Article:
Governments lie to us, sometimes with what they may see as a good reason;
our families do not. Between these extremes of the ultimate and the
intimate, we plod through each day of our lives. In the fiction of
John Scalzi, those lives consist of high adventure, gripping emotions,
and lots of deadly aliens trying to blow us up. 'The Last Colony'
is the capstone of a trilogy begun in 'Old
Man's War' and continued
Ghost Brigades'. Scalzi keeps his characters' feet to the
fire and his readers glued to the page. 'The Last Colony' offers
all the virtues of the first two books in the series and the additional
satisfaction of a conclusion to the story arc that they begin. It's
also clever enough to leave the door open for more exploration in
this universe. Scalzi may blow a lot of things up, but this series
is not one of them.
'The Last Colony' is very much the final book in a trilogy, and though
you could read it without having read the previous entries, you'd be
doing yourself a disservice as a reader, especially since the preceding
books are so slim. There are probably fewer words in this entire series
than there are in single volumes of works with a comparable scope. Still,
be warned as you read this review, if you've not read the other books
in the series, a review of this book necessarily may contain minor revelations
of what happened in the previous entries. If you enjoy space opera with
an emotional core and lots of well-wrought action, then read the books
in order. Scalzi's trilogy is a sterling contribution to the science
'The Last Colony' begins with John Perry and his family enjoying a peaceful
life on a farming planet. Their big problems involve goats. That does
not last of course, and Perry is asked, along with his and child, to
lead another colony, one that may serve as the focal point for an interstellar
confrontation. As much as Perry and his loved ones are enjoying a brief
spot of peace, they all know that their truest interests and destinies
lie elsewhere. Like where stuff is getting blown up amidst complicated
political and interpersonal wrangling.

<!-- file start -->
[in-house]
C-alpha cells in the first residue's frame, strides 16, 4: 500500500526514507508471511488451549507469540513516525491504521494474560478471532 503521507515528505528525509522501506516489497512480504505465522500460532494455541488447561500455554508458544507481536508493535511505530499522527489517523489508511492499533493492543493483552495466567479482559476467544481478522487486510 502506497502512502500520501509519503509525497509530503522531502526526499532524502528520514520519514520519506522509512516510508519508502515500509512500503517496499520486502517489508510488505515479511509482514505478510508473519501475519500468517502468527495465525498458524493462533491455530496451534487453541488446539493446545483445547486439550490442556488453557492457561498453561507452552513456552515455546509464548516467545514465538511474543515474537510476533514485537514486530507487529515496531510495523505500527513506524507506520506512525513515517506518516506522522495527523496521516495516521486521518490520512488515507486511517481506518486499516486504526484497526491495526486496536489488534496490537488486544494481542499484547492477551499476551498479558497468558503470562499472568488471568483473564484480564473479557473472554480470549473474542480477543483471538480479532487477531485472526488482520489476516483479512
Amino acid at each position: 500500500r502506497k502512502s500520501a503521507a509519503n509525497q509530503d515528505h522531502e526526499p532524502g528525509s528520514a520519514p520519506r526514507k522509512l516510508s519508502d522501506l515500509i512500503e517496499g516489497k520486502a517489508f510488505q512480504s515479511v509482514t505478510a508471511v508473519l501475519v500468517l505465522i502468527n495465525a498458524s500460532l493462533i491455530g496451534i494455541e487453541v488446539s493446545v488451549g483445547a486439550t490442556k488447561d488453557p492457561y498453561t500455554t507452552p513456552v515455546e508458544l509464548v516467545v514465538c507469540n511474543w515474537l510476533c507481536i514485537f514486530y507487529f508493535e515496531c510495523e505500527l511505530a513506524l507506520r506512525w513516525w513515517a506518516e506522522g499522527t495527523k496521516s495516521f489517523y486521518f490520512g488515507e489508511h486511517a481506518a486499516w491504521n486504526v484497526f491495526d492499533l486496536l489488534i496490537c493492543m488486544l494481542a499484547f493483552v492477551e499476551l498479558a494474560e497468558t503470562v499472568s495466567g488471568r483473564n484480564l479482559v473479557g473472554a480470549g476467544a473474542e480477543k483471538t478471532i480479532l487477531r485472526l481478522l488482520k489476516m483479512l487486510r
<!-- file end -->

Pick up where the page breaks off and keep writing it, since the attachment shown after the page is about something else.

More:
The family interactions between Perry, his wife and his child drive the
novel. They're delightfully complicated by the science fictional setting
that Scalzi has created. You'll get a novel angle on teen snarkiness
and inter-spousal teasing. It all rings heartbreakingly true and is remarkably
saccharine-free. That's a hard target to hit, but Scalzi seems to hone
in on it without effort. With the baseline characters rock-solid, the
reader is left to deal with a host of new faces, and here's where Scalzi
shows his chops. The Perry family's company on this trip are just as
memorable and expertly sketched as the centerpieces. Scalzi is great
at character arcs; everyone starts out as one thing but ends up another
in the most rewarding manner possible. Scalzi knows when to draw close
and make us care and when to pull back and drop in a few rounds of mordantly
humorous dialogue. You'll remember a larger cast of characters from this
book than you'll expect.
Of course, lots of the mordant dialogue occurs when stuff is being blowed
up by inimical aliens and crafty, scheming humans. If you require detailed
descriptions of aliens down to the last drop of slime, down to the tip
of the tentacle, then Scalzi is not your man. Instead, he takes the route
of letting the reader fill in the details while he orchestrates the action.
This tack is one of Scalzi's strengths, and the reasons these books are
so admirably terse. On the other hand, Scalzi knows how to scheme as
well as any government appointee. While it is true and probably fortunate
he missed a calling working in say, the State Department or the Department
of Defense, he sure seems to have that mindset wired. The result is a
wonderfully complicated and enjoyable plot with pawns, kings and high-tech
shenanigans that seems as real as tomorrow's speechifying, only far more
Scalzi writes in a meat-and-potatoes prose with lots of bantering dialogue.
He even waxes poetic now and then, as in the evocative opening paragraphs.
But mostly what you have here are seemingly the perfect words to tell
this nice and not-so-little story. All this is in service to some appropriately
mind-boggling ideas and salted with entertaining science fiction info-dumps.
'The Last Colony' will kick your butt across the cosmos and make you
care. It will make you smile. As the conclusion to a series, it will
simply satisfy readers. Maybe you'll even shed a tear or two. But chances
are, you'll just want to get out there and blow up some inimical aliens..